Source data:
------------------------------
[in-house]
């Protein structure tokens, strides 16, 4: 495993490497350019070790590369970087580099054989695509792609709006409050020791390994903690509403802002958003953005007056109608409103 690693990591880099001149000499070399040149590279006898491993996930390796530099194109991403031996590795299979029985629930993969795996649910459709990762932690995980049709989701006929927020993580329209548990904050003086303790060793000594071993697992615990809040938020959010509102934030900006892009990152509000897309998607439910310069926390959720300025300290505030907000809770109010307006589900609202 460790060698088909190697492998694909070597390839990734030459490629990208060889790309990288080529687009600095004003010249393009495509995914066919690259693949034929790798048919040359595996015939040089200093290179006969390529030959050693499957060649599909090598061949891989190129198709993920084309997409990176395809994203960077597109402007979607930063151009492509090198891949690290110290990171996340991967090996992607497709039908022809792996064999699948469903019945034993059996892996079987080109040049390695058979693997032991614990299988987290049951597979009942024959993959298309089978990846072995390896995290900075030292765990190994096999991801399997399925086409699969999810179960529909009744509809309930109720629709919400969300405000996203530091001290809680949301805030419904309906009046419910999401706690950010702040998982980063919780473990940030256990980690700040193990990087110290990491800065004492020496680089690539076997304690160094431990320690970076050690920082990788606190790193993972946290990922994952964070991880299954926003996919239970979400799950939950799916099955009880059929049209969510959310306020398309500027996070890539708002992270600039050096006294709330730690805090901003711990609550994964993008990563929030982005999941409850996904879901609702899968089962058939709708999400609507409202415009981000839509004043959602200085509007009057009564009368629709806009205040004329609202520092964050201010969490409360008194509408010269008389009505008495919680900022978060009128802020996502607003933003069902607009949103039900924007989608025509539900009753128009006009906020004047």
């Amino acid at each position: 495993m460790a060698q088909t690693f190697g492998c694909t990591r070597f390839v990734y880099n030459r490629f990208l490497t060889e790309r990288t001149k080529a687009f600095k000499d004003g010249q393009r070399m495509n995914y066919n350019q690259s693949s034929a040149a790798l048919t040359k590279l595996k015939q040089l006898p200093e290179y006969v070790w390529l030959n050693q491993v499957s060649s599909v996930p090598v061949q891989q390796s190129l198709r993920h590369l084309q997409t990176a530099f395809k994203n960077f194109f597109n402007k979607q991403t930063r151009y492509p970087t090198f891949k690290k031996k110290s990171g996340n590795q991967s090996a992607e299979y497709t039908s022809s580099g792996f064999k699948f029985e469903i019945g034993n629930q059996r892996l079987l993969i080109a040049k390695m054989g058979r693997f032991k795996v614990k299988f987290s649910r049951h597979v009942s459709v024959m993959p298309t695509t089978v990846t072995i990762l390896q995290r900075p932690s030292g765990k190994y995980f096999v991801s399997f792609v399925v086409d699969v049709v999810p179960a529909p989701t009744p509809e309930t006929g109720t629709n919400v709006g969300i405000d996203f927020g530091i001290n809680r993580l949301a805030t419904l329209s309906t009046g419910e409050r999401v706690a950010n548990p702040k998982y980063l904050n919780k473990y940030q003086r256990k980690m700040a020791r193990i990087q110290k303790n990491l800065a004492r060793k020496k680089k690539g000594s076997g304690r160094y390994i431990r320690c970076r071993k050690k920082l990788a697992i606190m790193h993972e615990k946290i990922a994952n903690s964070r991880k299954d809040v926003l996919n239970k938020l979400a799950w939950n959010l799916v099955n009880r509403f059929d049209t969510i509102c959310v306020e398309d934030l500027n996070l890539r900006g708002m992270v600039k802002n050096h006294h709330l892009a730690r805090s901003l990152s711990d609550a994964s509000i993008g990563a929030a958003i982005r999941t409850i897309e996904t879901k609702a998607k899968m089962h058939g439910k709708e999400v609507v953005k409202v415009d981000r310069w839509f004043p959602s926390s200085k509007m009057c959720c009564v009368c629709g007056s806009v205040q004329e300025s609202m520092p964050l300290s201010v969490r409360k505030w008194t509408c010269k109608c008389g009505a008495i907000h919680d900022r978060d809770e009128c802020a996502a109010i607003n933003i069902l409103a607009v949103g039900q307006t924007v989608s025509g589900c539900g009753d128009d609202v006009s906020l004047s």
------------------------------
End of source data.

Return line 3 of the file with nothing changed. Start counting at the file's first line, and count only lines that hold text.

């Amino acid at each position: 495993m460790a060698q088909t690693f190697g492998c694909t990591r070597f390839v990734y880099n030459r490629f990208l490497t060889e790309r990288t001149k080529a687009f600095k000499d004003g010249q393009r070399m495509n995914y066919n350019q690259s693949s034929a040149a790798l048919t040359k590279l595996k015939q040089l006898p200093e290179y006969v070790w390529l030959n050693q491993v499957s060649s599909v996930p090598v061949q891989q390796s190129l198709r993920h590369l084309q997409t990176a530099f395809k994203n960077f194109f597109n402007k979607q991403t930063r151009y492509p970087t090198f891949k690290k031996k110290s990171g996340n590795q991967s090996a992607e299979y497709t039908s022809s580099g792996f064999k699948f029985e469903i019945g034993n629930q059996r892996l079987l993969i080109a040049k390695m054989g058979r693997f032991k795996v614990k299988f987290s649910r049951h597979v009942s459709v024959m993959p298309t695509t089978v990846t072995i990762l390896q995290r900075p932690s030292g765990k190994y995980f096999v991801s399997f792609v399925v086409d699969v049709v999810p179960a529909p989701t009744p509809e309930t006929g109720t629709n919400v709006g969300i405000d996203f927020g530091i001290n809680r993580l949301a805030t419904l329209s309906t009046g419910e409050r999401v706690a950010n548990p702040k998982y980063l904050n919780k473990y940030q003086r256990k980690m700040a020791r193990i990087q110290k303790n990491l800065a004492r060793k020496k680089k690539g000594s076997g304690r160094y390994i431990r320690c970076r071993k050690k920082l990788a697992i606190m790193h993972e615990k946290i990922a994952n903690s964070r991880k299954d809040v926003l996919n239970k938020l979400a799950w939950n959010l799916v099955n009880r509403f059929d049209t969510i509102c959310v306020e398309d934030l500027n996070l890539r900006g708002m992270v600039k802002n050096h006294h709330l892009a730690r805090s901003l990152s711990d609550a994964s509000i993008g990563a929030a958003i982005r999941t409850i897309e996904t879901k609702a998607k899968m089962h058939g439910k709708e999400v609507v953005k409202v415009d981000r310069w839509f004043p959602s926390s200085k509007m009057c959720c009564v009368c629709g007056s806009v205040q004329e300025s609202m520092p964050l300290s201010v969490r409360k505030w008194t509408c010269k109608c008389g009505a008495i907000h919680d900022r978060d809770e009128c802020a996502a109010i607003n933003i069902l409103a607009v949103g039900q307006t924007v989608s025509g589900c539900g009753d128009d609202v006009s906020l004047s």